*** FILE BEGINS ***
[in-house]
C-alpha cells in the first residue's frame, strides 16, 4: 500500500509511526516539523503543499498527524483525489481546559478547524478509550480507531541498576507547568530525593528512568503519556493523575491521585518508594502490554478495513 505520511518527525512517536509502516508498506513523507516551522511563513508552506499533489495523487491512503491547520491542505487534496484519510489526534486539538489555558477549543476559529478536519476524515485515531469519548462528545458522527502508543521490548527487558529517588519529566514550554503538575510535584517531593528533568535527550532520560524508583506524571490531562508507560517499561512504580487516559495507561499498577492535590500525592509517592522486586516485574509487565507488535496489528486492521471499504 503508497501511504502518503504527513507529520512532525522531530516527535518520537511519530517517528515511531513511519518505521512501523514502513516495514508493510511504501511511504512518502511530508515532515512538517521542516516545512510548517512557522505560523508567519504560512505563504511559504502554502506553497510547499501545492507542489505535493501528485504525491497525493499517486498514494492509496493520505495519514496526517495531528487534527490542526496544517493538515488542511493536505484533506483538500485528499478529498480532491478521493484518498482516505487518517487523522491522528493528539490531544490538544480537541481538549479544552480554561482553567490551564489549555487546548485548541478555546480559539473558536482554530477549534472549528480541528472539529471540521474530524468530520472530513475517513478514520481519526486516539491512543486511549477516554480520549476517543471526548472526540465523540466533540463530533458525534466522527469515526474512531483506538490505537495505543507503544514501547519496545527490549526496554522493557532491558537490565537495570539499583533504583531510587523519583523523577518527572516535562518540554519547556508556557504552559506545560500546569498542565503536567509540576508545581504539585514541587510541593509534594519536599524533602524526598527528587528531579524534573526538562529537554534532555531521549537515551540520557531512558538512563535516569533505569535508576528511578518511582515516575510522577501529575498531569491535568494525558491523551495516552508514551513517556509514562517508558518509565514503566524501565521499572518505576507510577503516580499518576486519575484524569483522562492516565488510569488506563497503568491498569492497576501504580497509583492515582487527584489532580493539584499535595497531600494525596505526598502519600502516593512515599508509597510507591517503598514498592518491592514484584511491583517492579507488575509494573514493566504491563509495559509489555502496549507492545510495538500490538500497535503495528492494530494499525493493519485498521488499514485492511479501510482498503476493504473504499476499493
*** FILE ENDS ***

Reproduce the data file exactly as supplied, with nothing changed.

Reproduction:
[in-house]
C-alpha cells in the first residue's frame, strides 16, 4: 500500500509511526516539523503543499498527524483525489481546559478547524478509550480507531541498576507547568530525593528512568503519556493523575491521585518508594502490554478495513 505520511518527525512517536509502516508498506513523507516551522511563513508552506499533489495523487491512503491547520491542505487534496484519510489526534486539538489555558477549543476559529478536519476524515485515531469519548462528545458522527502508543521490548527487558529517588519529566514550554503538575510535584517531593528533568535527550532520560524508583506524571490531562508507560517499561512504580487516559495507561499498577492535590500525592509517592522486586516485574509487565507488535496489528486492521471499504 503508497501511504502518503504527513507529520512532525522531530516527535518520537511519530517517528515511531513511519518505521512501523514502513516495514508493510511504501511511504512518502511530508515532515512538517521542516516545512510548517512557522505560523508567519504560512505563504511559504502554502506553497510547499501545492507542489505535493501528485504525491497525493499517486498514494492509496493520505495519514496526517495531528487534527490542526496544517493538515488542511493536505484533506483538500485528499478529498480532491478521493484518498482516505487518517487523522491522528493528539490531544490538544480537541481538549479544552480554561482553567490551564489549555487546548485548541478555546480559539473558536482554530477549534472549528480541528472539529471540521474530524468530520472530513475517513478514520481519526486516539491512543486511549477516554480520549476517543471526548472526540465523540466533540463530533458525534466522527469515526474512531483506538490505537495505543507503544514501547519496545527490549526496554522493557532491558537490565537495570539499583533504583531510587523519583523523577518527572516535562518540554519547556508556557504552559506545560500546569498542565503536567509540576508545581504539585514541587510541593509534594519536599524533602524526598527528587528531579524534573526538562529537554534532555531521549537515551540520557531512558538512563535516569533505569535508576528511578518511582515516575510522577501529575498531569491535568494525558491523551495516552508514551513517556509514562517508558518509565514503566524501565521499572518505576507510577503516580499518576486519575484524569483522562492516565488510569488506563497503568491498569492497576501504580497509583492515582487527584489532580493539584499535595497531600494525596505526598502519600502516593512515599508509597510507591517503598514498592518491592514484584511491583517492579507488575509494573514493566504491563509495559509489555502496549507492545510495538500490538500497535503495528492494530494499525493493519485498521488499514485492511479501510482498503476493504473504499476499493